SSChampion
SSChampion (14K reputation)SSChampion (14K reputation)SSChampion (14K reputation)SSChampion (14K reputation)SSChampion (14K reputation)SSChampion (14K reputation)SSChampion (14K reputation)SSChampion (14K reputation)

Group: General Forum Members
Points: 14524 Visits: 15980
But that's because you changed the order. The proviso was that the UNION operator is the last one to be evaluated. If you use parentheses to make it so, you get the same results as before:

SELECT * FROM (VALUES (1), (1), (2)) x(A)
UNION
(SELECT * FROM (VALUES (2), (3), (3)) y(B)
UNION all
SELECT * FROM (VALUES (4),(3)) z(C))



John

Edit - I think I understand what you're saying. I need to play around and see what happens when you have more than one UNION. I'll see if I get time to do that tomorrow.
Sean Lange
Sean Lange
One Orange Chip
One Orange Chip (26K reputation)One Orange Chip (26K reputation)One Orange Chip (26K reputation)One Orange Chip (26K reputation)One Orange Chip (26K reputation)One Orange Chip (26K reputation)One Orange Chip (26K reputation)One Orange Chip (26K reputation)

Group: General Forum Members
Points: 26540 Visits: 17557
John Mitchell-245523 (5/16/2013)
But that's because you changed the order. The proviso was that the UNION operator is the last one to be evaluated. If you use parentheses to make it so, you get the same results as before:

SELECT * FROM (VALUES (1), (1), (2)) x(A)
UNION
(SELECT * FROM (VALUES (2), (3), (3)) y(B)
UNION all
SELECT * FROM (VALUES (4),(3)) z(C))



John

Edit - I think I understand what you're saying. I need to play around and see what happens when you have more than one UNION. I'll see if I get time to do that tomorrow.


Right but they made a blanket statement that you should NEVER us more than one union and it should always be the last one. That is just simply false. It depends on the requirements of the result set.

_______________________________________________________________

Need help? Help us help you.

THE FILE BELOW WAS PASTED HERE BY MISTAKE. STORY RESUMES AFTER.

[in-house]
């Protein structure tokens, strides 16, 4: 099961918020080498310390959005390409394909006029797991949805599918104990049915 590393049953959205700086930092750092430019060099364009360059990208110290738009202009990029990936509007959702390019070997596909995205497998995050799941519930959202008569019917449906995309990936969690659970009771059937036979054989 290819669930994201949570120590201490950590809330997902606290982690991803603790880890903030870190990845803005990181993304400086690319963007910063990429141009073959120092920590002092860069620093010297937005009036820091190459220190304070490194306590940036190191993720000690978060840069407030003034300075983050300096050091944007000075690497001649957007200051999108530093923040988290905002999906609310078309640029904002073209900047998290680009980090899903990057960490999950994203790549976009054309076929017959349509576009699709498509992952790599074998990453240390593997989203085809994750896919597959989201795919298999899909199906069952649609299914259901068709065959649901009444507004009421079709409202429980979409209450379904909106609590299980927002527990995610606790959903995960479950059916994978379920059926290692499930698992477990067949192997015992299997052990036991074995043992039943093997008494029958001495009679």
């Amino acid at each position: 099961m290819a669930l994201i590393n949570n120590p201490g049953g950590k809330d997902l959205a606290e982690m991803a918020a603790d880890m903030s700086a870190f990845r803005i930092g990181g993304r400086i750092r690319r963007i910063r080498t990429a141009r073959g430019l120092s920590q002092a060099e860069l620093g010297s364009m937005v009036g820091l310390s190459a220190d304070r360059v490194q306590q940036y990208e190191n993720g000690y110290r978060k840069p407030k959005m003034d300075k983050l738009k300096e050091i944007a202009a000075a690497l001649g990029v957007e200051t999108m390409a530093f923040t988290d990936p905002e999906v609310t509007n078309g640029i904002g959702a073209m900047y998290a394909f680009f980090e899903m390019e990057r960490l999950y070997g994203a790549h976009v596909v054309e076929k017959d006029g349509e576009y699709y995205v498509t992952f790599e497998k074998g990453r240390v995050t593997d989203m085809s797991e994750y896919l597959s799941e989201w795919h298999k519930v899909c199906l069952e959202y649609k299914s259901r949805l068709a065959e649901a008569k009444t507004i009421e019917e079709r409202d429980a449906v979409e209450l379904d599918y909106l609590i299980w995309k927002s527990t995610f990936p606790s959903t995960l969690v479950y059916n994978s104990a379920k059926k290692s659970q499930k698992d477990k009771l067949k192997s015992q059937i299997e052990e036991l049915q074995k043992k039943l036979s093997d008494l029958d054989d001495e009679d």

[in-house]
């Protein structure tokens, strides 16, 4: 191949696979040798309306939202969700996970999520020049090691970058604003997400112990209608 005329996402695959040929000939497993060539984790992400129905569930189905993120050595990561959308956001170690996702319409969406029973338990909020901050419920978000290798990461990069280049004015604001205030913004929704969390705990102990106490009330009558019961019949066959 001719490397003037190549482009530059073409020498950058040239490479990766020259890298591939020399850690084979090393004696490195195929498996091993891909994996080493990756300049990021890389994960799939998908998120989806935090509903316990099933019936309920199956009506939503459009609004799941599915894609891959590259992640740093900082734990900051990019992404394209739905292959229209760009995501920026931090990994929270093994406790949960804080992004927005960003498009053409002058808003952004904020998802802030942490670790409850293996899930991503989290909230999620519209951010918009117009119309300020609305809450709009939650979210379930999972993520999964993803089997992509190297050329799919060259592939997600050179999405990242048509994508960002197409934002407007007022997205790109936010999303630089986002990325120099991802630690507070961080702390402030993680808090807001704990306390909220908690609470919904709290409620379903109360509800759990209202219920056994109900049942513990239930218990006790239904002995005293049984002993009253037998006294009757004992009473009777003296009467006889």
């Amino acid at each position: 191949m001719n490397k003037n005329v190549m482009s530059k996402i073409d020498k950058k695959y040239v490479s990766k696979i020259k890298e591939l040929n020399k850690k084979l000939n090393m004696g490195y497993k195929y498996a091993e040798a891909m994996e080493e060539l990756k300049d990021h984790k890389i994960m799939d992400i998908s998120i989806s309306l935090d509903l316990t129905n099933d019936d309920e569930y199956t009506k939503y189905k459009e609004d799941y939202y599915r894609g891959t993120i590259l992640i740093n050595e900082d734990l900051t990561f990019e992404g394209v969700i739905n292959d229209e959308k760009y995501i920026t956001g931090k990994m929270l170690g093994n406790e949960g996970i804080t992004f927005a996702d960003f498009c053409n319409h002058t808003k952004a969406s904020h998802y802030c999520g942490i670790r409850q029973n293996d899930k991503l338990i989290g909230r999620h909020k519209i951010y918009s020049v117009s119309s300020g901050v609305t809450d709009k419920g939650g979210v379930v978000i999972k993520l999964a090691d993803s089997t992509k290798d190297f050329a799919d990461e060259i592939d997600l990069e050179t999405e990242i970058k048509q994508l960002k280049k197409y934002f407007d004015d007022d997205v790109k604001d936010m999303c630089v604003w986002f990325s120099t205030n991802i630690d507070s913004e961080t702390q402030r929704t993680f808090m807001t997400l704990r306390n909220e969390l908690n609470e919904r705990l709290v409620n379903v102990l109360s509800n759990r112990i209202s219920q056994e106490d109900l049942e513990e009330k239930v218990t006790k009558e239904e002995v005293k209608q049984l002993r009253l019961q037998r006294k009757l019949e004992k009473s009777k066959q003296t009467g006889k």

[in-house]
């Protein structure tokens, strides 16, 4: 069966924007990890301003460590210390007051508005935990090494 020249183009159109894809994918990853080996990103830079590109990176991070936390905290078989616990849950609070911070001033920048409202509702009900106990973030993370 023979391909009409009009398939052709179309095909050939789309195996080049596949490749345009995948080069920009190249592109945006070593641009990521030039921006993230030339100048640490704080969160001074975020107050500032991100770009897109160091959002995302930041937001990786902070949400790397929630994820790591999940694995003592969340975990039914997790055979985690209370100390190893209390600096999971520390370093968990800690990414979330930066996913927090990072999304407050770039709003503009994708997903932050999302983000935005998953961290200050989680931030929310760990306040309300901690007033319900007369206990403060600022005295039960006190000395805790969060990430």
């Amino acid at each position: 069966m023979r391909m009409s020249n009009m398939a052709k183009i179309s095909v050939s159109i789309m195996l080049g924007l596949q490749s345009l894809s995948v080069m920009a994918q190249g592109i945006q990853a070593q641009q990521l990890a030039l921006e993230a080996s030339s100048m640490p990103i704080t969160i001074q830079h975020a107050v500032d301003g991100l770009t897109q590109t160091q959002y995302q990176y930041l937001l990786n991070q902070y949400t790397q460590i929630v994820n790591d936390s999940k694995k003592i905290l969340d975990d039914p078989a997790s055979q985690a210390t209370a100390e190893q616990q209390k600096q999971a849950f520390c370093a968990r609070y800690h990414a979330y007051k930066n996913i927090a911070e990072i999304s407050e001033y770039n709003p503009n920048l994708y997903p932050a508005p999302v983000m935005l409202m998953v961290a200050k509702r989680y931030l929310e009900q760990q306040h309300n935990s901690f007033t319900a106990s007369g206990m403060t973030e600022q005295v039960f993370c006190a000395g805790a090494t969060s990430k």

Read the article at http://www.sqlservercentral.com/articles/Best+Practices/61537/ for best practices on asking questions.

Need to split a string? Try Jeff Modens splitter.

Cross Tabs and Pivots, Part 1 – Converting Rows to Columns
Cross Tabs and Pivots, Part 2 - Dynamic Cross Tabs
Understanding and Using APPLY (Part 1)
Understanding and Using APPLY (Part 2)
John Mitchell-245523
John Mitchell-245523
SSChampion
SSChampion (14K reputation)SSChampion (14K reputation)SSChampion (14K reputation)SSChampion (14K reputation)SSChampion (14K reputation)SSChampion (14K reputation)SSChampion (14K reputation)SSChampion (14K reputation)

Group: General Forum Members
Points: 14524 Visits: 15980
Yes, I agree that it was worded too strongly. Can you think of any cases where it isn't possible to rewrite a series of UNIONs so that it contains only one UNION, with the rest being converted to UNION ALLs?

John
Go


Permissions

You can't post new topics.
You can't post topic replies.
You can't post new polls.
You can't post replies to polls.
You can't edit your own topics.
You can't delete your own topics.
You can't edit other topics.
You can't delete other topics.
You can't edit your own posts.
You can't edit other posts.
You can't delete your own posts.
You can't delete other posts.
You can't post events.
You can't edit your own events.
You can't edit other events.
You can't delete your own events.
You can't delete other events.
You can't send private messages.
You can't send emails.
You can read topics.
You can't vote in polls.
You can't upload attachments.
You can download attachments.
You can't post HTML code.
You can't edit HTML code.
You can't post IFCode.
You can't post JavaScript.
You can post emoticons.
You can't post or upload images.

Select a forum

































































































































































SQLServerCentral


Search